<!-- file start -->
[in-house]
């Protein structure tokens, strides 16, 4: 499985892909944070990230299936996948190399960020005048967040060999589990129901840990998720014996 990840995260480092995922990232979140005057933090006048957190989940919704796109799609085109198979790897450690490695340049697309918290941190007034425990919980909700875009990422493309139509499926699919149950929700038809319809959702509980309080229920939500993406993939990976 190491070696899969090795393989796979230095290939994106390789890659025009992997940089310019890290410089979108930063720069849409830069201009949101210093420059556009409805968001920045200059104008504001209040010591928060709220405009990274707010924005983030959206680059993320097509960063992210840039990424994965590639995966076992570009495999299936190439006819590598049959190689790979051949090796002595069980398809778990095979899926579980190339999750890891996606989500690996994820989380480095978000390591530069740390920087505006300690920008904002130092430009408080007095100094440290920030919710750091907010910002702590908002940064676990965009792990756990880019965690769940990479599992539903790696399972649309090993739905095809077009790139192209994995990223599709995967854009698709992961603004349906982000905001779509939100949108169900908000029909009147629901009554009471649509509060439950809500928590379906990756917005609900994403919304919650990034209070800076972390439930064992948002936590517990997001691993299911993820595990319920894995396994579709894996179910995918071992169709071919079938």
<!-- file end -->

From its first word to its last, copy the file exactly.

[in-house]
């Protein structure tokens, strides 16, 4: 499985892909944070990230299936996948190399960020005048967040060999589990129901840990998720014996 990840995260480092995922990232979140005057933090006048957190989940919704796109799609085109198979790897450690490695340049697309918290941190007034425990919980909700875009990422493309139509499926699919149950929700038809319809959702509980309080229920939500993406993939990976 190491070696899969090795393989796979230095290939994106390789890659025009992997940089310019890290410089979108930063720069849409830069201009949101210093420059556009409805968001920045200059104008504001209040010591928060709220405009990274707010924005983030959206680059993320097509960063992210840039990424994965590639995966076992570009495999299936190439006819590598049959190689790979051949090796002595069980398809778990095979899926579980190339999750890891996606989500690996994820989380480095978000390591530069740390920087505006300690920008904002130092430009408080007095100094440290920030919710750091907010910002702590908002940064676990965009792990756990880019965690769940990479599992539903790696399972649309090993739905095809077009790139192209994995990223599709995967854009698709992961603004349906982000905001779509939100949108169900908000029909009147629901009554009471649509509060439950809500928590379906990756917005609900994403919304919650990034209070800076972390439930064992948002936590517990997001691993299911993820595990319920894995396994579709894996179910995918071992169709071919079938």